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Kentucky, land of the thoroughbred, is swamped with unwanted horses

STAFFORDSVILLE, Ky. — The bidding for the black pony started at $500, then took a nosedive.
    There were no takers at $300, $200, even $100. With a high bid of just $75, the auctioneer gave the seller the choice of taking the animal off the auction block. But the seller said no.
    ‘‘I can’t feed a horse,’’ the man said. ‘‘I can’t even feed myself.’’
    Kentucky, the horse capital of the world, famous for its sleek thoroughbreds, is being overrun with thousands of horses no one wants — some of them perfectly healthy, but many of them starving, broken-down nags. Other parts of the country are overwhelmed, too.
    The reason: growing opposition in the U.S. to the slaughter of horses for human consumption overseas.
    With new laws making it difficult to send horses off to the slaughterhouse when they are no longer suitable for racing or work, auction houses are glutted with horses they can barely sell, and rescue organizations have run out of room.
    Some owners who cannot get rid of their horses are letting them starve; others are turning them loose in the countryside.
    Some people who live near the strip mines in the mountains of impoverished eastern Kentucky say that while horses have long been left to roam free there, the number now may be in the thousands, and they are seeing herds three times bigger than they did just five years ago.
    ‘‘There’s horses over there that’s lame, that’s blind,’’ said Doug Kidd, who owns 30 horses in Lackey, Ky. ‘‘They’re taking them over there for a graveyard because they have nowhere to move them.’’
    It is legal in all states for owners to shoot their unwanted horses, and some Web sites offer instructions on doing it with little pain. But some horse owners do not have the stomach for that.
    At the same time, it can cost as much as $150 for a veterinarian to put a horse down. And disposing of the carcass can be costly, too. Some counties in Kentucky, relying on a mix of private and public funding, will pick up and dispose of a dead horse for a nominal fee.
    The cost is much higher other places, and many places ban the burying of horses altogether because of pollution fears.
    Sending horses off to the glue factory is not an option anymore. Adhesives are mostly synthetic formulations nowadays, according to Lawrence Sloan, president of the Adhesive and Sealant Council. And because of public opposition, horse meat is no longer turned into dog food either, said Chris Heyde of the Society for Animal Protective Legislation.
    Eventually, anti-slaughter groups insist, the market will sort itself out, and owners will breed their horses less often, meaning fewer unwanted horses.
    Nelson Francis, who raises gaited horses, a rare, brawny breed found in the Appalachian mountains, said the prices they command are getting so low, he might have to turn some loose. He houses about 57 of them, double his typical number.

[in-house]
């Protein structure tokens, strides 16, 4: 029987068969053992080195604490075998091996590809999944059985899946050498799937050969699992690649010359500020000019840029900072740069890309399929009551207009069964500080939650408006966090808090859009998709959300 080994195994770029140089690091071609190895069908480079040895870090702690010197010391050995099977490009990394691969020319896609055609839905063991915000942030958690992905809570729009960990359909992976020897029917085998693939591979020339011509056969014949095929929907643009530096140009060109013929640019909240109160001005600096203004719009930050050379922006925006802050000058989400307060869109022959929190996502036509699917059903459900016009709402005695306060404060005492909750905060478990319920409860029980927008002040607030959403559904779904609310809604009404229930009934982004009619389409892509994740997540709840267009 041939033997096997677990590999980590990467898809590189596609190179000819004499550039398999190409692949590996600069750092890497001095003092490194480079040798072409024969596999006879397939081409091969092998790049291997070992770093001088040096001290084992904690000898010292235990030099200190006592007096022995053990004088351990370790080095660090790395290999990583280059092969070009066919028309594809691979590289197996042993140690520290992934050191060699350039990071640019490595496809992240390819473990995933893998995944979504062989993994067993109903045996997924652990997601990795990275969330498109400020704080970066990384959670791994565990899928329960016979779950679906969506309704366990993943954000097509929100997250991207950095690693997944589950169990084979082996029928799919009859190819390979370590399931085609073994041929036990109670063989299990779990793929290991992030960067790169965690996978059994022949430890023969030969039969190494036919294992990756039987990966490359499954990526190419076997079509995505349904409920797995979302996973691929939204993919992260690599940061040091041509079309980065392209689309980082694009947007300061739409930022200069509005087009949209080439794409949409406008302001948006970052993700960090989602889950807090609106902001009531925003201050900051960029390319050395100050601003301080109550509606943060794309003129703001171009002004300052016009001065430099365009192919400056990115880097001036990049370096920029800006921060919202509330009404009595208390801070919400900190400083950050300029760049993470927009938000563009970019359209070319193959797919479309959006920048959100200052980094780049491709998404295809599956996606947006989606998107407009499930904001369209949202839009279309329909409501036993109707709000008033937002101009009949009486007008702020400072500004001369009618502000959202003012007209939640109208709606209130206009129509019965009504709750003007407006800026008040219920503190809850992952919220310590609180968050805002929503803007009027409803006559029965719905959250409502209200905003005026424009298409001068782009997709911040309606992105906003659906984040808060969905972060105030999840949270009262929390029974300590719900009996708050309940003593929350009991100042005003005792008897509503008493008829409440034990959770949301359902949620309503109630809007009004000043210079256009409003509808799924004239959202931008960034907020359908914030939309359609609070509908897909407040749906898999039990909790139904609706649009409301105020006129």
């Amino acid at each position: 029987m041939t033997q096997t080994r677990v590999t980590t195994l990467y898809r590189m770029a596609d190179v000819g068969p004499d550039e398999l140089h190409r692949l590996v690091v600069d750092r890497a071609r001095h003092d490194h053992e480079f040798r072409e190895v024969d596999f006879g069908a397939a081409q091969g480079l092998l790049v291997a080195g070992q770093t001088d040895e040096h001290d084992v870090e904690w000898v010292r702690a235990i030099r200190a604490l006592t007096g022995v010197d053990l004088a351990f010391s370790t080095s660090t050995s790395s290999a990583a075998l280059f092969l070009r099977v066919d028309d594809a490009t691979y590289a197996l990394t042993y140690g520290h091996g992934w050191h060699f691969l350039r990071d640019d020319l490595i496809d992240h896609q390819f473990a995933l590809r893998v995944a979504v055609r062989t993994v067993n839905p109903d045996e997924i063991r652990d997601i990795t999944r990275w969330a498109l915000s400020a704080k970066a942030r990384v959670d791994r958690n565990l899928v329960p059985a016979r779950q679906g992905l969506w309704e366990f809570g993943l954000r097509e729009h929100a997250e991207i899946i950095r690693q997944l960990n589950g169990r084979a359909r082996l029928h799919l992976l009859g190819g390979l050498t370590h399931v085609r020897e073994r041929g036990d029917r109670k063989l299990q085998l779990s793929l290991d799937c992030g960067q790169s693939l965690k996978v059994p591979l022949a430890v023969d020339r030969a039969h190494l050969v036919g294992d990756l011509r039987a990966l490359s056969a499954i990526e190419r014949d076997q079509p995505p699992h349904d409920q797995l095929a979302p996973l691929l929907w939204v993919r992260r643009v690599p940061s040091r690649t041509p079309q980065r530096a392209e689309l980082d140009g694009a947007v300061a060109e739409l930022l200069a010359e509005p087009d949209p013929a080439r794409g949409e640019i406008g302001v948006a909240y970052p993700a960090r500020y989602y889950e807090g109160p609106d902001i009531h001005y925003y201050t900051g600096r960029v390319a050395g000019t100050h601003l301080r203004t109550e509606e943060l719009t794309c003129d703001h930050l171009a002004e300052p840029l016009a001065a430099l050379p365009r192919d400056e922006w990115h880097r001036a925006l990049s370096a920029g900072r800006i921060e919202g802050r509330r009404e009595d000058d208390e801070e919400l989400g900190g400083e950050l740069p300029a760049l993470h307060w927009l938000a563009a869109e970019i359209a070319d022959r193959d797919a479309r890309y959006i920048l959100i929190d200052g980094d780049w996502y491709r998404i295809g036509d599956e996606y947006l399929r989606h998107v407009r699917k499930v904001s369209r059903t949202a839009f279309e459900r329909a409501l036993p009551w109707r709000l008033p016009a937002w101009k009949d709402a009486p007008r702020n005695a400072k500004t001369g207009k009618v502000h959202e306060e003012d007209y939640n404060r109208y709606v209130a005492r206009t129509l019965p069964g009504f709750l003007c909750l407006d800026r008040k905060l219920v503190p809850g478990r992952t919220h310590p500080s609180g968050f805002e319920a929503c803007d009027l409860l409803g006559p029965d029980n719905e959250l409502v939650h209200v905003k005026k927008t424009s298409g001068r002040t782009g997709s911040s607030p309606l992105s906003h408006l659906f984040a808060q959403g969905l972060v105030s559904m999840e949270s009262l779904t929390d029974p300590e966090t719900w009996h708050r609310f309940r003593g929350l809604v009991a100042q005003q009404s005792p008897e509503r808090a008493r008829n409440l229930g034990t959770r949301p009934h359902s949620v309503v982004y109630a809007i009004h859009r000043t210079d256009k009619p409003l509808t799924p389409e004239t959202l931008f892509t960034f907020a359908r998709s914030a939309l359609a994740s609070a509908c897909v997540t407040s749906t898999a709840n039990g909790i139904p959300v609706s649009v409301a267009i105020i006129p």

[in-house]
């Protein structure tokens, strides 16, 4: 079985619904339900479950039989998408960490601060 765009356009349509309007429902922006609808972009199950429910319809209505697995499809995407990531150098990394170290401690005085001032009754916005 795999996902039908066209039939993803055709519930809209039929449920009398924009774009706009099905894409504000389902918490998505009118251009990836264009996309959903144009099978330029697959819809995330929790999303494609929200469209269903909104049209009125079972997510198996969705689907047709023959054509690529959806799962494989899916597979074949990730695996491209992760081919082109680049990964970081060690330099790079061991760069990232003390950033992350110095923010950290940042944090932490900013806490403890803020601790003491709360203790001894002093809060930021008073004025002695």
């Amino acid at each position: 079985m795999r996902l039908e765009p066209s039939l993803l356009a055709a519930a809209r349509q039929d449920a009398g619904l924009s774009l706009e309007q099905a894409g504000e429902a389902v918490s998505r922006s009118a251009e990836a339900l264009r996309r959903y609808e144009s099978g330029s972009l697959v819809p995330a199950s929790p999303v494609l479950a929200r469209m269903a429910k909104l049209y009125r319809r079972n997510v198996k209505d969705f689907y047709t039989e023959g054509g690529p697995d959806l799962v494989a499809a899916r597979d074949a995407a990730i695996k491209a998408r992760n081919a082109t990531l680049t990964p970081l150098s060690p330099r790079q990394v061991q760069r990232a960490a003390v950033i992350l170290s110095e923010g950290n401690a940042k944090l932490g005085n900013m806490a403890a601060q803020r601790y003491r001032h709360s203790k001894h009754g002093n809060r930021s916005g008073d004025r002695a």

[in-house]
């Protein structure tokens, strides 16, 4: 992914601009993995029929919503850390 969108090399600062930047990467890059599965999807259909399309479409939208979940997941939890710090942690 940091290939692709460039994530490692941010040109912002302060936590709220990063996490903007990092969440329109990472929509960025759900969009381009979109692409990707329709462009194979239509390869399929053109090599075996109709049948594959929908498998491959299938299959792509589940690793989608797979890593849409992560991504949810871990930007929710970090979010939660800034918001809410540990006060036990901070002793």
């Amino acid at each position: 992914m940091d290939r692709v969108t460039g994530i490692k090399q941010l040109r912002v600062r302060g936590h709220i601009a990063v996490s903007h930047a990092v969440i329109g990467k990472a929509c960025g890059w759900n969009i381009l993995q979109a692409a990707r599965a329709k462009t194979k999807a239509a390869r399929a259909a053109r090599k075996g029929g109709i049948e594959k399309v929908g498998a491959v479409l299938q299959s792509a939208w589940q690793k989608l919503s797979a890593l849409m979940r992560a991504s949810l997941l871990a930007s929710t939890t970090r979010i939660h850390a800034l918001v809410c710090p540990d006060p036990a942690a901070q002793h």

‘‘I can’t absorb the price,’’ Francis said. ‘‘You try to hang on until the price changes, but it looks like it’s not going to change. ... What do I do? I’ve got good quality horses I can’t market because of the has-been horse.’’
    ‘‘Kill buyers’’ used to pay pennies a pound for unwanted horses, then pack them into crowded trucks bound for slaughterhouses that would ship the horse meat to Europe and Asia.
    However, public opposition to the eating of horse meat has caused the number of horses slaughtered each year by American companies to drop from over 300,000 in 1990 to around 90,000 in 2005, according to the U.S. Department of Agriculture. Only one U.S. slaughterhouse — in Illinois — still butchers horses for human consumption.
    ‘‘What do you do with them all?’’ said Lori Neagle, executive director of the new Kentucky Equine Humane Center in Lexington. ‘‘What do you do with 90,000 head of horses? That’s something that has to be addressed. It’ll be interesting to see if people financially can do the right thing or if they will leave their horses to starve.’’
    Federal law prohibits the use of double-decker trucks for transporting horses to slaughter. Many members of Congress have also been pushing a national ban on the butchering of horses for human consumption.
    While California is the only state that has expressly banned horse slaughter, in a 1989 ballot initiative, similar measures are under consideration elsewhere, including Kentucky, Maryland, New York and Illinois. Connecticut has made it illegal to sell horse meat in public places, and many states have tightened up the labeling and transportation requirements governing horses bound for slaughter.
    A federal court ruled recently that Texas must start to enforce its long-ignored 1949 ban on the transportation and possession of horse meat. That put a stop to horse slaughter at the two slaughterhouses in Texas that engaged in the practice.
    While the market price for horses has plummeted, the cost of food, lodging and veterinary care has not.
    Kathy Schwartz, director of Lisbon, Md.-based Days End Farm Horse Rescue, which adopts abused and neglected horses, said that rescue operations that choose not to euthanize horses are generally full.
    ‘‘We had one horse we brought in that was a rack of bones — in pain both from starvation and parasite infestation and injury,’’ Schwartz said. ‘‘His owner thought life was better than going to slaughter. Well, life is — if you’re going to feed it and take care of it.’’

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